PULITZER PRIZE WINNER
National Book Critics Circle Award Winner
“Brilliant. . . . absorbing. . . . A thrilling work of art.” —Chicago Sun-Times
The introduction, discussion questions, suggested reading list, and author biography that follow are intended to enhance your group’s reading of A Thousand Acres, the extraordinary novel that established Jane Smiley as one of America’s greatest writers.
A successful Iowa farmer decides to divide his farm between his three daughters. When the youngest objects, she is cut out of his will. This sets off a chain of events that brings dark truths to light and explodes long-suppressed emotions. An ambitious reimagining of Shakespeare’s King Lear cast in a typical American community in the late twentieth century, A Thousand Acres takes on themes of truth, justice, love, and pride, and reveals the beautiful yet treacherous topography of humanity.
1. How does the symbiotic relationship between person and place addressed in Ms. Smiley’s choice of epigraph play itself out in the novel? How does setting shape character and vice versa? Which seems to have the upper hand? How is Zebulon County itself a major character in A Thousand Acres?
2. What are the strengths and weaknesses of Ginny’s narration? Is she able to maintain clarity and candor throughout her chronicling of events? What gets in the way? Is she as forthcoming in portraying herself as she is in discussing others? Why or why not? How would the novel differ if told from the perspective of Rose, Caroline, Jess, or Larry?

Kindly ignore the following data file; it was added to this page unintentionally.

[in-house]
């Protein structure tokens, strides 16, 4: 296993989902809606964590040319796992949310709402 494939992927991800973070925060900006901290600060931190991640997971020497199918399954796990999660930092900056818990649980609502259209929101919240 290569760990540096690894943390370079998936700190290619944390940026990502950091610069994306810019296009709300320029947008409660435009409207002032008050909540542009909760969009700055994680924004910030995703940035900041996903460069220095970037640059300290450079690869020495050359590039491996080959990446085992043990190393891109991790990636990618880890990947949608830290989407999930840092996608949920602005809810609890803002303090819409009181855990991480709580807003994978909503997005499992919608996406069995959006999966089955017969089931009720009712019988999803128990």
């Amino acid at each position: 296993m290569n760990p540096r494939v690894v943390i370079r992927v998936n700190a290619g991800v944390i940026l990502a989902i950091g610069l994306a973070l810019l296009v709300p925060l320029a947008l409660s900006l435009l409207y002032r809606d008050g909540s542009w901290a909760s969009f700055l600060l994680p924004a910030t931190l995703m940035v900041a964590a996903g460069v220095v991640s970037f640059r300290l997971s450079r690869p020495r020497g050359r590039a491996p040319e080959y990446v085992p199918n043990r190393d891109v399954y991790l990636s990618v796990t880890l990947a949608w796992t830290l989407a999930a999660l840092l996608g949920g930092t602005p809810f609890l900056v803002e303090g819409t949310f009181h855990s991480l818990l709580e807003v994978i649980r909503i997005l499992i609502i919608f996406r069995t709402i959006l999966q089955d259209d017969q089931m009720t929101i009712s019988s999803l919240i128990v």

3. At the outset of the novel, Ginny confesses that retrospection has not revealed too much about the drama that unfolded when her father decided to hand over the farm to Rose and her and leave out Caroline: “I’ve thought over every moment of that party time and time again, sifting for pointers, signals, ways of knowing how to do things differently from the way they got done. There were no clues” [p. 13]. To what extent does the story that she then tells undermine this claim? What remains a mystery despite her scrutiny?
4. What are the most tragic elements of A Thousand Acres? Which of these elements are rooted in the exercise of an individual’s will, and which seem attributable to something beyond the scope of human volition? Where does the novel ultimately situate itself in the enduring fate v. free will debate?
5. What do you see as Smiley’s debt to Shakespeare’s King Lear? Where do the two works part ways? What provides A Thousand Acres with its autonomy despite its borrowed plot and characters?
6. Which of the issues explored in A Thousand Acres are unique to rural life in America? Which resonate regardless of geography? What does the novel reveal about variations and consistencies in the so-called American character?
7. What are a few of the guises in which passion appears in A Thousand Acres? What seems to lie at the root of each guise? Which do the most damage? Why do some characters yield to a desire for authority, acreage, etc., while others resist such temptations? Is there greater freedom in following passion or in checking it? What does the novel teach us about the nature of passion, restraint, and indulgence?
8. The interior lives of Caroline as well as Larry remain relatively unexamined compared to those of Rose and Ginny, their spouses, and Jess. What is the dramatic and thematic significance of keeping these characters in the shadows?
9. Contemplating her father’s momentous decision, Ginny marvels at its apparent rashness. “He decided to change his whole life on Wednesday!” she exclaims. “Objectively, this is an absurdity” [p. 34]. Her remark points to the struggle against the whims of chance that appears throughout A Thousand Acres. How does the deliberate adherence to daily routine help the characters to weather the vicissitudes of the natural world and the inconsistency of human nature? What kind of solace and safety, if any, do seasonal chores and rituals provide?